Megan
Jan 05, 2011 rated it did not like it
I picked up this book because, who wouldn't want to read about a man who tried to mail all sorts of cool things? The answer is, disappointingly, all of us.

The book, which has maybe 20 pages of text, is almost all images of the postcards and other artifacts from his life. Yes, what he did is curious and mildly interesting and would be well worth a magazine article or a human interest piece. But what he did is also shockingly wasteful of an decreasingly important civil service (he mailed himself
...more
Ruth
Oct 14, 2016 rated it liked it
A beautifully illustrated book about a most intriguing Englishman. The first person to post himself by Royal Mail! W. Reginald Bray tested the Royal Mail to its limits, sending rabbit's skulls, turnips and other oddities through the mail. His expressed intention was not artistic, yet his projects seem like a forerunner of mail art and are quite inspiring. As a teenager I used to spend a lot of time in pubs and used beer mats as postcards - I'm not sure if the Royal Mail would deliver them ...more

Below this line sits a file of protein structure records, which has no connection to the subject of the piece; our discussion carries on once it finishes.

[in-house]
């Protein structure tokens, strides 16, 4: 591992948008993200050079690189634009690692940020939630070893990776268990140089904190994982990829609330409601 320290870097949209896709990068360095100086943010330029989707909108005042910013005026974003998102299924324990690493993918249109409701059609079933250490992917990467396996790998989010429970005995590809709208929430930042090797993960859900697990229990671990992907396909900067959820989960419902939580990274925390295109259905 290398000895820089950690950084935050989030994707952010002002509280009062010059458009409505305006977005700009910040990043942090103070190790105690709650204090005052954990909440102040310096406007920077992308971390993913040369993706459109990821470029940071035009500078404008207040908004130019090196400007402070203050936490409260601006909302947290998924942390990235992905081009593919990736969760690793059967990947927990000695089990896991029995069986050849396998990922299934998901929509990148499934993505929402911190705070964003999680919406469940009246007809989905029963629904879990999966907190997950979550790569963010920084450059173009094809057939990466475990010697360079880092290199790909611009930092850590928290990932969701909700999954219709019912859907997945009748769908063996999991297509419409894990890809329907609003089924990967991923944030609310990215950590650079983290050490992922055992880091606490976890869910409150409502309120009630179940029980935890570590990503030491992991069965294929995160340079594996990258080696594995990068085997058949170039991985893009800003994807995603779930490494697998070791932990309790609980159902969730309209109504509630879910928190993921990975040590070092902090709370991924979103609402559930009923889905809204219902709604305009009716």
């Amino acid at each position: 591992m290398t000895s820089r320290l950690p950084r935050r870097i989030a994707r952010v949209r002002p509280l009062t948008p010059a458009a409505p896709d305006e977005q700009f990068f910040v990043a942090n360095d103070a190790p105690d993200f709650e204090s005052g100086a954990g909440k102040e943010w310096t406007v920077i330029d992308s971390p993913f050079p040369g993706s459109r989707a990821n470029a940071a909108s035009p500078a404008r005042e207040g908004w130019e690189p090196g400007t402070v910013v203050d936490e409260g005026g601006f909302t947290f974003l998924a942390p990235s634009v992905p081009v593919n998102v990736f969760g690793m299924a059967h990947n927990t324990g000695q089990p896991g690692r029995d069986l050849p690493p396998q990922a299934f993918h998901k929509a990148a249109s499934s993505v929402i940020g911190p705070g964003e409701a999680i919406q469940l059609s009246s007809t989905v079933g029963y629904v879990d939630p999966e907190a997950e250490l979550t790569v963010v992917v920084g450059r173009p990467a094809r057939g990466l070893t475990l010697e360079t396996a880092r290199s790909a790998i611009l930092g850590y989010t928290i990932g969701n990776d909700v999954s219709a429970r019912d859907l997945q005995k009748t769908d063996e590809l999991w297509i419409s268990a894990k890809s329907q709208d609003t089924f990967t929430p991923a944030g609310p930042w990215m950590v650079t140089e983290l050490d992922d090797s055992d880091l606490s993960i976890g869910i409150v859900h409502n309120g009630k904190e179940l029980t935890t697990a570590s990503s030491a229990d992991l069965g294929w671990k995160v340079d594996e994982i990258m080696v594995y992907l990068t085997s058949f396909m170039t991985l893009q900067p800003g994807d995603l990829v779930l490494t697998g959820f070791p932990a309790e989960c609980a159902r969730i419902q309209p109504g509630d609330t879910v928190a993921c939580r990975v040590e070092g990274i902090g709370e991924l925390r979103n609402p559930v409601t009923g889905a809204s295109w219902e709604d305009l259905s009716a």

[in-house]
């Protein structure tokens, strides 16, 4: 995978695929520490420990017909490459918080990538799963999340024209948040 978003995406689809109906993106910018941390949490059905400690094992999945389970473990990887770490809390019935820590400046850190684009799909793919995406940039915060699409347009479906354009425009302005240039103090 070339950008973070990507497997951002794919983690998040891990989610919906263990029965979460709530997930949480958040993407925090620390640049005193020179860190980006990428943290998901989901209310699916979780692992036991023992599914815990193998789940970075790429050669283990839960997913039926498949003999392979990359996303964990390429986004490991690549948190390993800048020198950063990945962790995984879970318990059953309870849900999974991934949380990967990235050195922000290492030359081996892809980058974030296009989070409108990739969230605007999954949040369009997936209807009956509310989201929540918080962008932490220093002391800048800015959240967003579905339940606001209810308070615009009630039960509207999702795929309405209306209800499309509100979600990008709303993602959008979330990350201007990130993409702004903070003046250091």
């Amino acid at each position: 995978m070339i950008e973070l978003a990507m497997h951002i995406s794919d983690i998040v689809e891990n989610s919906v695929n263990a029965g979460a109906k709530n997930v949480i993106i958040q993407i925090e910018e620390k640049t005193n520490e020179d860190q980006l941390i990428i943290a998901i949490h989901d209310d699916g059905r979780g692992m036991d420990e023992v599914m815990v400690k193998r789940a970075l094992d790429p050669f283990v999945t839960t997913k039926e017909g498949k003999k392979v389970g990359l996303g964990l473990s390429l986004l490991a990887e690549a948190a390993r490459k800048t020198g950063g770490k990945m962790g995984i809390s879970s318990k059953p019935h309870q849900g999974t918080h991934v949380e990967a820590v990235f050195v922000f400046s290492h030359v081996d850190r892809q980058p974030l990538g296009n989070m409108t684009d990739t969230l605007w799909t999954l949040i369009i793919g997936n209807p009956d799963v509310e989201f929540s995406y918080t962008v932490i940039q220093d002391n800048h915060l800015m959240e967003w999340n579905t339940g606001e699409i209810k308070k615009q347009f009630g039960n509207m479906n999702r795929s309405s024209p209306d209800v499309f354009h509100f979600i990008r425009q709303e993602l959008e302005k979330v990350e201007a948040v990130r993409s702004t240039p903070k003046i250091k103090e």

Saellys
Jun 01, 2011 rated it liked it
Recommends it for: mail art aficionados and philatelists
A fascinating and beautifully designed examination of the origins of mail art and pushing the (literal) envelope of what could be accomplished through the post. However, probably due to the fact that the story is told mainly through artifacts, clippings, and family legend several decades removed, there is a certain soul lacking in this account. Was there a reason for Bray's obsession with manipulating the postal system? We'll never know.
Henry Denander
Feb 13, 2011 rated it really liked it
Shelves: letters, biography, art, mail
John Tingey's The Englishman Who Mailed Himself and Other Curious Objects (Princeton Architectural Press, 2010) is a wonderful book for anyone interested in mail art, this guy was before Ray Johnson and did some fantastic mailings! I highly recommend this book for anyone interested in mail art & postal art. The book is beautifully designed, full of illustrations!
Mark Flanagan
I love stories of individuals fascinated with odd pursuits. For W.R. Bray, the earliest pioneer of mail art, it was experimenting with the British postal service. [full review].
Allison
Oct 16, 2010 rated it liked it
Only took me about an hour to read this...more suited to a coffee table than a bookshelf. Based on the title I expected more stories about the interesting adventures of posting strange things in the mail, but that only occupied a fraction of the book. I imagine it would be more interesting to stamp-collectors and historians interested in the turn of the century era.